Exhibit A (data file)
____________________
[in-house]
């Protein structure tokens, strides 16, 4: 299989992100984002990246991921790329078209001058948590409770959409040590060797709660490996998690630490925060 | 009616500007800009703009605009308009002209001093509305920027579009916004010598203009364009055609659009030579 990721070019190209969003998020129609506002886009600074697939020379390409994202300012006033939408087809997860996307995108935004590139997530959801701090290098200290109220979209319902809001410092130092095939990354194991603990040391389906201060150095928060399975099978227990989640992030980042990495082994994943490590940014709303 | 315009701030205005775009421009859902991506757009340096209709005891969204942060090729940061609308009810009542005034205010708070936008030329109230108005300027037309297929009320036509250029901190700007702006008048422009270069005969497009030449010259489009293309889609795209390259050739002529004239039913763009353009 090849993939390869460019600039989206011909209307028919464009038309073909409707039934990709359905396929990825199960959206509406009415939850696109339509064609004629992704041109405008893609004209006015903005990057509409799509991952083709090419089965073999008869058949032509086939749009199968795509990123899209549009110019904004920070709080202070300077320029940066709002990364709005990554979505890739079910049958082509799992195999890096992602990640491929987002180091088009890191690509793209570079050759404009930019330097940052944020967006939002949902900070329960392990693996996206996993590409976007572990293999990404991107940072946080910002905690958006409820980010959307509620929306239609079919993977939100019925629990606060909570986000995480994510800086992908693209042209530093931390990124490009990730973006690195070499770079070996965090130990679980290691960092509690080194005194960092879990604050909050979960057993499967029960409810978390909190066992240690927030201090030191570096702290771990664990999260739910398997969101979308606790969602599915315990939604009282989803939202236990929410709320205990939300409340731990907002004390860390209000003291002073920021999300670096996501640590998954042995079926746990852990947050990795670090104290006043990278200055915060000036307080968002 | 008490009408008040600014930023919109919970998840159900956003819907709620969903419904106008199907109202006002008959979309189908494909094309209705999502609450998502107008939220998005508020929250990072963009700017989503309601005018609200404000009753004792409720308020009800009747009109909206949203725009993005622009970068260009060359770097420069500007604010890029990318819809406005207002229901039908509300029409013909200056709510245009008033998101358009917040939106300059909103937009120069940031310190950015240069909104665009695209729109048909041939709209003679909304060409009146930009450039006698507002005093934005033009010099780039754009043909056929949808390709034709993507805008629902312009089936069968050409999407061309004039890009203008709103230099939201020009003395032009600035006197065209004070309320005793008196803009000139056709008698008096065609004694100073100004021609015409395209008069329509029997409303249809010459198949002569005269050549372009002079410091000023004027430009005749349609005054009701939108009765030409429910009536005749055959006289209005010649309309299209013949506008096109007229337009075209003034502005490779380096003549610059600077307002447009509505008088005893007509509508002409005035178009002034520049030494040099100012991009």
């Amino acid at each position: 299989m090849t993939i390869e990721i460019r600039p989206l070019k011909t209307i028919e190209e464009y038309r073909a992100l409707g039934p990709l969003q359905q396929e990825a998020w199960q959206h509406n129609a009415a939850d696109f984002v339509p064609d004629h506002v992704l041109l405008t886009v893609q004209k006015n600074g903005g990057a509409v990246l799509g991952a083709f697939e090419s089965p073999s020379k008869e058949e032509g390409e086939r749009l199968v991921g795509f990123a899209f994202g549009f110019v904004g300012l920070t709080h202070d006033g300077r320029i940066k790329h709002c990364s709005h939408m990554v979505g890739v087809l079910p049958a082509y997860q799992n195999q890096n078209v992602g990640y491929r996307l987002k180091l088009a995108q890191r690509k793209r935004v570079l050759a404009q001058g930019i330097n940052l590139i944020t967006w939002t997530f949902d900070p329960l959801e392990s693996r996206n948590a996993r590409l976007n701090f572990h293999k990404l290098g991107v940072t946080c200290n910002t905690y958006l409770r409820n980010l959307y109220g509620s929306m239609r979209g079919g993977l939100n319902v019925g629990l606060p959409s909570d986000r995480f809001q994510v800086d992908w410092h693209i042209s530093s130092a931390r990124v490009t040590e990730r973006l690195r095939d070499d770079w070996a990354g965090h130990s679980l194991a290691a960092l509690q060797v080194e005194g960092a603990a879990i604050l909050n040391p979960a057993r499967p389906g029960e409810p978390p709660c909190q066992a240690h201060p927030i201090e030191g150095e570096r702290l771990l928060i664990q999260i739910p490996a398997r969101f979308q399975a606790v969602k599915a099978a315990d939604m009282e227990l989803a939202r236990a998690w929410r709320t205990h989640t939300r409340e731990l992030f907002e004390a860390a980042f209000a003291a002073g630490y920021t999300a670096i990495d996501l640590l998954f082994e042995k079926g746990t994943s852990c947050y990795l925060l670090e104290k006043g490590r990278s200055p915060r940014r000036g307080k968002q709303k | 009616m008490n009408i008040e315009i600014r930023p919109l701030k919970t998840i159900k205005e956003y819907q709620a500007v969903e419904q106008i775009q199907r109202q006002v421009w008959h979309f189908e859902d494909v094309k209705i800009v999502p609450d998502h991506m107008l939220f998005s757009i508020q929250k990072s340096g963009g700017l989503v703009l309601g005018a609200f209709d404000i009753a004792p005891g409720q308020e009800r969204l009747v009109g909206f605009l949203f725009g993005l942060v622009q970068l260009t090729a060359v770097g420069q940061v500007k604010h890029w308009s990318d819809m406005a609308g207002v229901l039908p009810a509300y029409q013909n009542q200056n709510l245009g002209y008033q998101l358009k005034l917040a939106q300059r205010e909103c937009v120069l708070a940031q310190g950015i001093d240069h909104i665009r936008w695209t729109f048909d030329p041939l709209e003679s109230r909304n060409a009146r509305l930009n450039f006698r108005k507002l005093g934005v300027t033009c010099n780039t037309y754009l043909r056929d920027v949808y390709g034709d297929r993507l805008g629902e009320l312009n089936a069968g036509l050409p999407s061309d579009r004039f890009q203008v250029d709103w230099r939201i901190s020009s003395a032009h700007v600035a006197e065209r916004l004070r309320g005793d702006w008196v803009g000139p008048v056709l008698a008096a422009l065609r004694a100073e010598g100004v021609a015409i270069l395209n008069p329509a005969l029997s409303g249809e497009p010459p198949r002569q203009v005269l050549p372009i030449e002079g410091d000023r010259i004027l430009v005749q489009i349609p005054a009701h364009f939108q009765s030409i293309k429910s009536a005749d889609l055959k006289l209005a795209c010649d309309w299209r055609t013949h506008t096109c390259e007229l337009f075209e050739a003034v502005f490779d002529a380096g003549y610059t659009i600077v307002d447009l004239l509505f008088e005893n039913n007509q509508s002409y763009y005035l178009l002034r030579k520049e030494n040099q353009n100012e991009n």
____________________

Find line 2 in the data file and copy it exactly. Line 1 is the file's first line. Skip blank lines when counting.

């Protein structure tokens, strides 16, 4: 299989992100984002990246991921790329078209001058948590409770959409040590060797709660490996998690630490925060 | 009616500007800009703009605009308009002209001093509305920027579009916004010598203009364009055609659009030579 990721070019190209969003998020129609506002886009600074697939020379390409994202300012006033939408087809997860996307995108935004590139997530959801701090290098200290109220979209319902809001410092130092095939990354194991603990040391389906201060150095928060399975099978227990989640992030980042990495082994994943490590940014709303 | 315009701030205005775009421009859902991506757009340096209709005891969204942060090729940061609308009810009542005034205010708070936008030329109230108005300027037309297929009320036509250029901190700007702006008048422009270069005969497009030449010259489009293309889609795209390259050739002529004239039913763009353009 090849993939390869460019600039989206011909209307028919464009038309073909409707039934990709359905396929990825199960959206509406009415939850696109339509064609004629992704041109405008893609004209006015903005990057509409799509991952083709090419089965073999008869058949032509086939749009199968795509990123899209549009110019904004920070709080202070300077320029940066709002990364709005990554979505890739079910049958082509799992195999890096992602990640491929987002180091088009890191690509793209570079050759404009930019330097940052944020967006939002949902900070329960392990693996996206996993590409976007572990293999990404991107940072946080910002905690958006409820980010959307509620929306239609079919993977939100019925629990606060909570986000995480994510800086992908693209042209530093931390990124490009990730973006690195070499770079070996965090130990679980290691960092509690080194005194960092879990604050909050979960057993499967029960409810978390909190066992240690927030201090030191570096702290771990664990999260739910398997969101979308606790969602599915315990939604009282989803939202236990929410709320205990939300409340731990907002004390860390209000003291002073920021999300670096996501640590998954042995079926746990852990947050990795670090104290006043990278200055915060000036307080968002 | 008490009408008040600014930023919109919970998840159900956003819907709620969903419904106008199907109202006002008959979309189908494909094309209705999502609450998502107008939220998005508020929250990072963009700017989503309601005018609200404000009753004792409720308020009800009747009109909206949203725009993005622009970068260009060359770097420069500007604010890029990318819809406005207002229901039908509300029409013909200056709510245009008033998101358009917040939106300059909103937009120069940031310190950015240069909104665009695209729109048909041939709209003679909304060409009146930009450039006698507002005093934005033009010099780039754009043909056929949808390709034709993507805008629902312009089936069968050409999407061309004039890009203008709103230099939201020009003395032009600035006197065209004070309320005793008196803009000139056709008698008096065609004694100073100004021609015409395209008069329509029997409303249809010459198949002569005269050549372009002079410091000023004027430009005749349609005054009701939108009765030409429910009536005749055959006289209005010649309309299209013949506008096109007229337009075209003034502005490779380096003549610059600077307002447009509505008088005893007509509508002409005035178009002034520049030494040099100012991009």